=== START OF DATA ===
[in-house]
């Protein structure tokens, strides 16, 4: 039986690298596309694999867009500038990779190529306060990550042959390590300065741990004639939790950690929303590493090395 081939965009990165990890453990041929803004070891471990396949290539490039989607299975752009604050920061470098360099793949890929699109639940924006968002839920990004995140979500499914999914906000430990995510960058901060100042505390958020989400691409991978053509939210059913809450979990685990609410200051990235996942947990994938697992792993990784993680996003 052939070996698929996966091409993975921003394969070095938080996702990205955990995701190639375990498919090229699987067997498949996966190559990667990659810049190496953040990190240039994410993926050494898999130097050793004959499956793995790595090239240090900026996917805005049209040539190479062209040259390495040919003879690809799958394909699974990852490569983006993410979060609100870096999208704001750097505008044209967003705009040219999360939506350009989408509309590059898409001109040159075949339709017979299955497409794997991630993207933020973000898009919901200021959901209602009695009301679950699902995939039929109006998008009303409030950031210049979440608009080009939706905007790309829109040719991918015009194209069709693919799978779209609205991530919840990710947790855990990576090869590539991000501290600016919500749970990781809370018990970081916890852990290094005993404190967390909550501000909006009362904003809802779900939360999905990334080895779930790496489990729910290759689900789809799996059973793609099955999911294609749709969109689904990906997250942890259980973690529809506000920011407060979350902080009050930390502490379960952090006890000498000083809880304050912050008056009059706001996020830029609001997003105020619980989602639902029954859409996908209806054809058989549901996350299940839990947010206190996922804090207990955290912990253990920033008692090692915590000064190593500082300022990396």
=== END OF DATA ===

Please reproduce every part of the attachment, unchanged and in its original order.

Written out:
[in-house]
């Protein structure tokens, strides 16, 4: 039986690298596309694999867009500038990779190529306060990550042959390590300065741990004639939790950690929303590493090395 081939965009990165990890453990041929803004070891471990396949290539490039989607299975752009604050920061470098360099793949890929699109639940924006968002839920990004995140979500499914999914906000430990995510960058901060100042505390958020989400691409991978053509939210059913809450979990685990609410200051990235996942947990994938697992792993990784993680996003 052939070996698929996966091409993975921003394969070095938080996702990205955990995701190639375990498919090229699987067997498949996966190559990667990659810049190496953040990190240039994410993926050494898999130097050793004959499956793995790595090239240090900026996917805005049209040539190479062209040259390495040919003879690809799958394909699974990852490569983006993410979060609100870096999208704001750097505008044209967003705009040219999360939506350009989408509309590059898409001109040159075949339709017979299955497409794997991630993207933020973000898009919901200021959901209602009695009301679950699902995939039929109006998008009303409030950031210049979440608009080009939706905007790309829109040719991918015009194209069709693919799978779209609205991530919840990710947790855990990576090869590539991000501290600016919500749970990781809370018990970081916890852990290094005993404190967390909550501000909006009362904003809802779900939360999905990334080895779930790496489990729910290759689900789809799996059973793609099955999911294609749709969109689904990906997250942890259980973690529809506000920011407060979350902080009050930390502490379960952090006890000498000083809880304050912050008056009059706001996020830029609001997003105020619980989602639902029954859409996908209806054809058989549901996350299940839990947010206190996922804090207990955290912990253990920033008692090692915590000064190593500082300022990396």